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What Causes Brown Spots in Grass?

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What Causes Brown Spots in Grass?

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Lack of Water

Lack or insufficient application of water can cause the lawn to experience drought within days and begin to brown. Uneven or spots of browning can be attributed to differences in thatch thickness, uneven distribution of moisture in the underlying soil or more intense sun in certain spots.

Excess Fertilizer

Chemical fertilizers when applied in excess or over dry lawn grass can cause a burn that kills the grass tops and roots. Fertilizing in bright sunshine of mid-day or in the heat of summer when the grass is already under some stress can also exacerbate brown spot damage from fertilizer. Always apply lawn fertilizer over moist soil in the recommended dose erring on the side of less not more product. Watering in fertilizer after application help rinse the product off of the grass blades and percolate it into the soil where it can feed the roots.

Overmowing

Mowing your lawn too short for the needs of the specific grass varietal removes the ability of the grass to photosynthesize and strangles nutrient development within the blades. Scalping the lawn too low or removing too much blade length in any one setting can cause shock. This will quickly lead to browning in spots or swaths. Never remove more than one third of the blade length in any one mowing session and keep your grass in the preferred blade length range for its type to prevent this from occurring.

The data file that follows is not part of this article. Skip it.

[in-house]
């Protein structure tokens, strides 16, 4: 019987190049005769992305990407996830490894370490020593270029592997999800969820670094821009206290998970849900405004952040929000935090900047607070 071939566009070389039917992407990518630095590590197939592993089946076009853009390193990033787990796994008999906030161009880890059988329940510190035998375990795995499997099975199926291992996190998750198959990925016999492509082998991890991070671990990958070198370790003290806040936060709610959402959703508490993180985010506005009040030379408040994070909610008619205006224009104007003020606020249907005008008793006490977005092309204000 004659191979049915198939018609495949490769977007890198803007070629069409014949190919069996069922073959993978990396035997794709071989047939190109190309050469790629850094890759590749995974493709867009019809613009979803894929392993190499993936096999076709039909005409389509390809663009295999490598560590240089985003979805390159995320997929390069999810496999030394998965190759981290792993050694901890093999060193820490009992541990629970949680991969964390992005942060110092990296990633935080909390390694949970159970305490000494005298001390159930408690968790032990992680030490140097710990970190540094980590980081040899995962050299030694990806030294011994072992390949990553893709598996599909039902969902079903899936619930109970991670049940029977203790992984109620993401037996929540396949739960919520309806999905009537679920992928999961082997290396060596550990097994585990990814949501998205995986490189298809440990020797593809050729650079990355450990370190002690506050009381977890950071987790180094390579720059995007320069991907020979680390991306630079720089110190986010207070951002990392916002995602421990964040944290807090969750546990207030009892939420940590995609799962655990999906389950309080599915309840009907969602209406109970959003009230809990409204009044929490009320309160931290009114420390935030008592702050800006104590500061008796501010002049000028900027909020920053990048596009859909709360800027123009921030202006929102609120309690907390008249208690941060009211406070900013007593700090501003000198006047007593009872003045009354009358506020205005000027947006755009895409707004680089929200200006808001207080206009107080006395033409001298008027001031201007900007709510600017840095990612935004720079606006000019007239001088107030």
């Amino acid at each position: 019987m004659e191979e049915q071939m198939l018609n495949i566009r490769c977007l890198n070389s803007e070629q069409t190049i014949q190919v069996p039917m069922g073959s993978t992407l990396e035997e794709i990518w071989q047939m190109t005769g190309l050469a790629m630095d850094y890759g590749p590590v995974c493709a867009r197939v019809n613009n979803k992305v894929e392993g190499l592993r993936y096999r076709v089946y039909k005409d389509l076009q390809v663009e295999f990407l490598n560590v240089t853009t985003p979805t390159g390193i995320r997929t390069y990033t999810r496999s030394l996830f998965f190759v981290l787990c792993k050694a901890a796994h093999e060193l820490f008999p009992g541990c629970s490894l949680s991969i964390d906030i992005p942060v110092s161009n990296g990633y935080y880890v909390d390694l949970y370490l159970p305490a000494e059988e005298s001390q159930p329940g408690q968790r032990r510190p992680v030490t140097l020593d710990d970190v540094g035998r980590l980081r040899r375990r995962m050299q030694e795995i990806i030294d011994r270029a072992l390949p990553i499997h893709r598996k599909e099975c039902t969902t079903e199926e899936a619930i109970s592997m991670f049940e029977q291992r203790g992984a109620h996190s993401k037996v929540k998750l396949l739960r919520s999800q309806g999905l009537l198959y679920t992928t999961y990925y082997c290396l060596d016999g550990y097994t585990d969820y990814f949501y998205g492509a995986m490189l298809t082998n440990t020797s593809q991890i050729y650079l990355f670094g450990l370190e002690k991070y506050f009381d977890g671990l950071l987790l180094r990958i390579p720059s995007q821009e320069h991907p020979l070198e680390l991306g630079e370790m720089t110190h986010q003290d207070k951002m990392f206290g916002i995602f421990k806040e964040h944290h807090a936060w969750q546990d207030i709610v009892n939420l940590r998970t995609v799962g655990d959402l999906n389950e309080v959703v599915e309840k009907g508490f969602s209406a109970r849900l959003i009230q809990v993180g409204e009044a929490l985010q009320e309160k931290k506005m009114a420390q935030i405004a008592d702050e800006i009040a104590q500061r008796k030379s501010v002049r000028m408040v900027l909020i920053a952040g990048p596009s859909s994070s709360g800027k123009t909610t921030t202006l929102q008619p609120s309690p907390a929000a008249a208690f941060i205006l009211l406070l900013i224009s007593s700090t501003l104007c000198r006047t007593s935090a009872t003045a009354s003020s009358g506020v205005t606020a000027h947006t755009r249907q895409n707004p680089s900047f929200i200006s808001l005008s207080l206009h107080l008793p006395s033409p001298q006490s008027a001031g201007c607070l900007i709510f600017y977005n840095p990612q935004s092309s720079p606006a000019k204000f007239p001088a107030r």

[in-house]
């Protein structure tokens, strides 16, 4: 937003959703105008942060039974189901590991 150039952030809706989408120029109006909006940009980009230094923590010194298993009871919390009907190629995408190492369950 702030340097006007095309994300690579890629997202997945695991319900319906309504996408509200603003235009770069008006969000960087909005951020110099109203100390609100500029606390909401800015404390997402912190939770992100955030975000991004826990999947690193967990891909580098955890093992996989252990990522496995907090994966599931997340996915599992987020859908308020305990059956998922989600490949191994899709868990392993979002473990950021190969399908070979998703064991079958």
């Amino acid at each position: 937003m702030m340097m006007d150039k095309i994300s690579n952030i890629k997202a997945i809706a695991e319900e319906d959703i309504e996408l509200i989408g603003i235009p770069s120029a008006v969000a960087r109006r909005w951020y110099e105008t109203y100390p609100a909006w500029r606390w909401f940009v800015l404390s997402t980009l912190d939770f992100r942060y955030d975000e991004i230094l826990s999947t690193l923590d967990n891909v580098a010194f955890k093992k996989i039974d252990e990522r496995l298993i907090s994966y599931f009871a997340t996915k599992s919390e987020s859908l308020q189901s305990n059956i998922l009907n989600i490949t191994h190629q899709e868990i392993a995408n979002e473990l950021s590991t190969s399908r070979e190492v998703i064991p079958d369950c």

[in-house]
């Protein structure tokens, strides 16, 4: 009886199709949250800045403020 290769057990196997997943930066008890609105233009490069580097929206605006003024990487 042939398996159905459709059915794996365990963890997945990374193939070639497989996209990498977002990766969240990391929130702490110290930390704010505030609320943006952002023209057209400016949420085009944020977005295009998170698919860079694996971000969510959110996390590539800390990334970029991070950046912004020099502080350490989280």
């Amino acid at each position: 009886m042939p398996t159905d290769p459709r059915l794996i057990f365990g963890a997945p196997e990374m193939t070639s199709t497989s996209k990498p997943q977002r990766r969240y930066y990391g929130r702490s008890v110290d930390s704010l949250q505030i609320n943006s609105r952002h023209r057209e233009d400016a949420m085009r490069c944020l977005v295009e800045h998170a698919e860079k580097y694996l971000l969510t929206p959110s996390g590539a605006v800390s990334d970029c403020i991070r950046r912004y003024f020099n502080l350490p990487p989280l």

Animal Urine

Animal urine, particularly repeated deposits from dogs, can quickly cause brown spots in a lawn. Urine spots baked in hot sun can quickly dehydrate and kill grass in spots. The urine is high in salts and nitrogen that are harmless is they are diluted and dispersed with watering, but problematic if left alone.

Covered Grass

The placement of barbecue grills, garden hoses, bird baths, kiddie pools and the like over growing grass chokes off sunlight, crushes the grass blades and compacts the thatch. Items left on grass for even a few days will cause photosynthesis to cease, disrupt the flow of water and nutrients through the grass and begin the browning process. If the grass is not killed and the items are removed within a few days on occasion the grass can be brought back to life. After extended periods the grass will die and need to stripped and reseeded to blend into the surrounding grass.

Keywords: lawn turf grass, brown spots browning, create cause

About this Author

A communications professional, D.C. Winston has more than 17 years of experience writing and editing content for online publications, corporate communications, business clients, industry journals and film/broadcast media. Winston studied political science at the University of California, San Diego.

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